Since he started driving cancer patients to their medical appointments six years ago Bill Postma has now helped hundreds of people.
Postma is one of the many drivers who volunteered for the Canadian Cancer Society program that ended in 2015, and joined the Cancer DriveLine society, a local non-profit that replaced the former program in Greater Victoria and which recently assisted its 1,000th patient.
“It’s hundreds that I’ve driven now,” said the retired Postma, who lives in Sidney. “I put on 12,000 kms a year, 1,000 per month.”
After a serious accident about nine years ago, Postma started volunteering with Thrifty’s Sendial program delivering groceries to people in need of help. He enjoyed helping and began to drive cancer patients to their treatments at the B.C. Cancer Agency next to the Royal Jubilee Hospital.
In its first nine months DriveLine helped transport more than 300 people as 75 drivers made more than 2,100 trips, exceeding 60,000 kilometres. In 2018, Cancer DriveLine has 80-plus drivers and 92 volunteers total (including dispatch) and assisted its 1,000th client as driver totals have now carried out over 11,800 trips, a total of more than 206,700 kms.
“We started on Oct. 5, 2015, the day after the agency closed the old program, and we adopted the drivers [for Greater Victoria],” said Judith Cameron, founding member of the DriveLine board. Drivers pick up patients from their home, transport them to their appointment at the B.C. Cancer Agency, or another medical appointment and then drive them home after.
Since Island gas prices spiked in May of 2018 it’s been harder on many of the drivers, Cameron said. They are on pace for a total of 50,000 to 55,000 kms driven by volunteers and about two-thirds of those drivers accept stipends to reimburse mileage. The other third are able to donate that gas money back.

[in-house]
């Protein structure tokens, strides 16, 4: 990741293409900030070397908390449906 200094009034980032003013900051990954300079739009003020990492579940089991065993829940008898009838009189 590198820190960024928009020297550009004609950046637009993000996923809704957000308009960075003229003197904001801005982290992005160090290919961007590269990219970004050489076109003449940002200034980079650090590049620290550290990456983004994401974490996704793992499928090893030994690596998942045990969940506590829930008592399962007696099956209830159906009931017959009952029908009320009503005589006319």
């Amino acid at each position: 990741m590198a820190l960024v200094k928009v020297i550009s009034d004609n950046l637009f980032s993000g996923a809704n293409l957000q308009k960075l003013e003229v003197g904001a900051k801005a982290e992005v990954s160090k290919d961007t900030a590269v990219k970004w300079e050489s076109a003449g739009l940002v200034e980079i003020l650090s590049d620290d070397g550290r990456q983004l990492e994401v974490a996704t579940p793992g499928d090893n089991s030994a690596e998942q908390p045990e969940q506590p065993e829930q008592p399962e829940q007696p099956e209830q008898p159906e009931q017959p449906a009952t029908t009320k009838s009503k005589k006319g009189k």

Costs are rising.
“Cancer DriveLine has become so successful it’s been difficult to meet all the needs they’ve been asked for,” Cameron said. “We rely on community support and donations, no government sponsors, and no [significant] reliable donors. And no one is on payroll, no one is paid.”
One of the challenges is that while fundraising, Cancer DriveLine volunteers often hear people say “We already give to the cancer society,” Cameron said. “We tell them, ‘That’s great news but, none of it comes to us, we’re independent, and people are surprised to hear that.’”
“It gets me out of the house, out of my La-Z-boy,” Postma said. “You meet a lot of people which is nice, at times its tough, but that’s okay, it’s a tremendous service.”
Drivers aren’t trained and therefore can only offer support in terms of conversation. But with a lot of experience, that can be quite comforting, Cameron said.
“We talk about everything, careers, kids, whatever, and a lot of [patients] are nervous, especially their first time,” Postma said. “I try to calm them down, I listen… because some people are at home alone and need to talk, so I just let them.”
For more information about Cancer DriveLine visit cancerdriveline.ca.